of 1942 and continued throughout 1943
The Accused’s Section sends a cable on 25 November 1942
(signed by Guenther) to the Commander of the Security Police
in Oslo, ordering the immediate evacuation of Norwegian Jews
via Stettin to Auschwitz. The cable contains the usual
instructions regarding the categories of the evacuees
(nationality, mixed marriages, etc.) and the loss of
Norwegian nationality on crossing the border. The very same
day, a message is sent from Oslo to Stettin that 700-900
Jews would sail the next day. Arrests are carried out on
the same day and, in fact, 532 Jews are deported from Oslo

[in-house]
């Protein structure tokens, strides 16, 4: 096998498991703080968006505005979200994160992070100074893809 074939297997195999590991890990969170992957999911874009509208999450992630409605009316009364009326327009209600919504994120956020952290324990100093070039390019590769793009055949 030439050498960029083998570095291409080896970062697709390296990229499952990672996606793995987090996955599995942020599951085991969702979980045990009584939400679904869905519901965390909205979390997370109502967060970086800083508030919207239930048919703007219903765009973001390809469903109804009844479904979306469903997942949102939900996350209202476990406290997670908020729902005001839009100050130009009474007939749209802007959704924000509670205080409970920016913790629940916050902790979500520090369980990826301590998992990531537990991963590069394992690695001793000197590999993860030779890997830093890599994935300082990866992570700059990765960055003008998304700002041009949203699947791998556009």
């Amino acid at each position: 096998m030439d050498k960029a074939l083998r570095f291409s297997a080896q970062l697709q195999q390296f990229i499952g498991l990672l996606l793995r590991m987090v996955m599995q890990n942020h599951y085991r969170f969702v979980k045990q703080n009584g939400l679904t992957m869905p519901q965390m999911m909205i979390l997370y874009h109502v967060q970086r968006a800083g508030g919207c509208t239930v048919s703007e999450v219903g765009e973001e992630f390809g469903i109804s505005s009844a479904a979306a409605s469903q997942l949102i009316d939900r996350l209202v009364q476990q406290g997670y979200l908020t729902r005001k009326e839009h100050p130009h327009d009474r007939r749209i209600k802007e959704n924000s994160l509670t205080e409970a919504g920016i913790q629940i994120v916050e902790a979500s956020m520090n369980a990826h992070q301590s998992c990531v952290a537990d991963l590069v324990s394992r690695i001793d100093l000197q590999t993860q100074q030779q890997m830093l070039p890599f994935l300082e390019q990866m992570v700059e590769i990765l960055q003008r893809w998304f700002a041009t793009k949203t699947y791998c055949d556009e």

to Stettin, arriving at Stettin on 30 November 1942 and at
Auschwitz on 1 December 1942 (exhibit T/591). The second
wave was from 25 to 26 February 1943, and this time 158 Jews
are expelled from Oslo via Stettin. The Accused’s office
(over his signature) instructs the local Gestapo office in
Oslo to transfer these Jews to Berlin, “where they will be
attached en bloc to one of the next transports of Jews to
Auschwitz” (T/592). We heard from Mrs. Samuel how a similar
number of Jews were saved by escaping to Sweden (Session 36,
Vol. II, p. 649). In Norway, 64 Jews in all remained, all
of them Jewish spouses of mixed marriages, and they were
concentrated in one camp. The Swedish Government made
efforts over an extended period to secure their transfer to
Sweden, inter alia by granting them Swedish nationality.
Already on 1 March 1943 (T/593), the Accused’s Section, in a
letter bearing his signature, strongly objected to these